Perdido 03

Perdido 03

Saturday, January 5, 2013

DC Charter Schools Expel Many More Students Than Public Schools

From the Washington Post:

The District’s public charter schools have expelled students at a far higher rate than the city’s traditional public schools in recent years, according to school data, highlighting a key difference between two sectors that compete for the District’s students and taxpayer dollars.

D.C. charter schools expelled 676 students in the past three years, while the city’s traditional public schools expelled 24, according to a Washington Post review of school data. During the 2011-12 school year, when charters enrolled 41 percent of the city’s students, they removed 227 children for discipline violations and had an expulsion rate of 72 per 10,000 students; the District school system removed three and had an expulsion rate of less than 1 per 10,000 students.

The discrepancy underscores the freedom that charters — publicly funded schools that operate independently of the traditional school system — have from school system policies. That autonomy defines the charter movement and gives its schools considerable latitude to decide what student behavior they will — and won’t — tolerate.

Parents and activists say some charters expel excessively and with little oversight, shedding disruptive students who then end up enrolling mid-year in the traditional school system, which is legally bound to take them.

That's one way to keep test scores up for the charters and down for the public schools - send the kids you don't want to deal with to the public schools.

Charter operators claim they do not expel kids they don't want, but the Post story notes the following:

The District’s Office of the State Superintendent of Education in August proposed rules that would govern discipline policies at all public schools, including charters. They called for minimizing suspension and expulsion of children 13 and younger and outlined due process rights for students. Charter leaders mounted a vigorous opposition, saying the federal law that established D.C. charters frees them from such local mandates.

 Ah, yes - they don't look to push challenging students out of our charter schools, but they fought rules that would bar them from doing so and want to keep the rules rigged in their favor:

Critics see schools that don’t have the same legal obligation as the traditional school system to serve all students.

Charter schools can write and enforce discipline policies that make it possible to remove students who are needy or challenging, said Suzanne Greenfield of Advocates for Justice and Education, an organization that offers free legal assistance to students facing expulsion.

And, under current city rules, schools that expel students after Oct. 5 — the city’s official school census date — get to keep the thousands of dollars in funding they receive for each student.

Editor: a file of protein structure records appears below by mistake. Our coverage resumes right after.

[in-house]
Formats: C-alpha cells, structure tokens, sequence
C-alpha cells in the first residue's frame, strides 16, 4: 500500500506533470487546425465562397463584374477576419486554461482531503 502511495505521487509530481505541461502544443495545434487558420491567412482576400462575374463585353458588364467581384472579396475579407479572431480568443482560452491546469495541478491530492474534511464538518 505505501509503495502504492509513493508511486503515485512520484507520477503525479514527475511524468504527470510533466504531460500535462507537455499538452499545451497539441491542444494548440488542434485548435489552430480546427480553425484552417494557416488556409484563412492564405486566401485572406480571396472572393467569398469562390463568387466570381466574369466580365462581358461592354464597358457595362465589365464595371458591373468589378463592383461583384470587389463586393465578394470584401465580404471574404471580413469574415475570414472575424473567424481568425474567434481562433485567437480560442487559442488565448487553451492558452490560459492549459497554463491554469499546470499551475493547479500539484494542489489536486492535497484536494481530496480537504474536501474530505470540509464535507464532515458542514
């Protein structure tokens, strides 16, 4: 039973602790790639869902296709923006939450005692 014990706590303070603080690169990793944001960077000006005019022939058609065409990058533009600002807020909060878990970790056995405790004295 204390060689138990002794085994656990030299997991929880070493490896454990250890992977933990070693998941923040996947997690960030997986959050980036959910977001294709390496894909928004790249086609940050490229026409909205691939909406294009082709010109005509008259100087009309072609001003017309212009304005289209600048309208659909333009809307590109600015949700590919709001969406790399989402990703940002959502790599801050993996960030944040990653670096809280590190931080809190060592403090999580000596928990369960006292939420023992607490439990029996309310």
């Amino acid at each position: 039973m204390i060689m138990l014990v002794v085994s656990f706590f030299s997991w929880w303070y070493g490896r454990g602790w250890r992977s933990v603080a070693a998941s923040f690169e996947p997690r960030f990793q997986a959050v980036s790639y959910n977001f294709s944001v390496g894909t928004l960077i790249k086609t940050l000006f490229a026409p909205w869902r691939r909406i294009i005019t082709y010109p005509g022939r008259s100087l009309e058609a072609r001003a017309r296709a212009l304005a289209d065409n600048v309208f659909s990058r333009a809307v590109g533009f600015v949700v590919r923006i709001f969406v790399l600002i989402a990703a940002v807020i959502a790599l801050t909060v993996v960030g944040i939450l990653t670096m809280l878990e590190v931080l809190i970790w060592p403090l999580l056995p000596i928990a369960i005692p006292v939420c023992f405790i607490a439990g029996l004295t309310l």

“It’s saying, if we decide your behavior is inappropriate for our school, we don’t have to take you anymore,” Greenfield said. “If you’re taking taxpayer money, why should you be able to do that? That’s the part that seems fundamentally skewed.”

And while we're talking about suspensions, let's not forget to also talk about the ridiculously high attrition rates so-called "high performing" charter schools like KIPP have:

KIPP charter middle schools enroll a significantly higher proportion of African-American students than the local school districts they draw from, but 40 percent of the black males they enroll leave between grades 6 and 8, says a new nationwide study Requires Adobe Acrobat Reader by researchers at Western Michigan University.

“The dropout rate for African-American males is really shocking,” said Gary J. Miron, a professor of evaluation, measurement, and research at the university, in Kalamazoo, and the lead researcher for the study. “Kipp is doing a great job of educating students who persist, but not all who come.” 

Just another way charter schools fix it so that public schools have to deal with the most challenging students while they get to cream and skim and expel to their heart's content.


  1. RBE thank you for keeping us informed. The most telling piece is that the charters keep the student money after Oct 5th. I say make the charters keep the kids for the entire year or send the money with the student when they are sent to the public school. Diane Ravich also posted re the charters' expulsion rates but left out the financial part. Follow the money to catch a thief.

  2. That's why they are private schools--not public schools. They should not get any taxpayer money whatsoever.

  3. I agree with Susan. They also get a lot of private money and they shouldn't be co-locating in public schools, worsening conditions there and further guaranteeing the failure of the public schools they have taken over.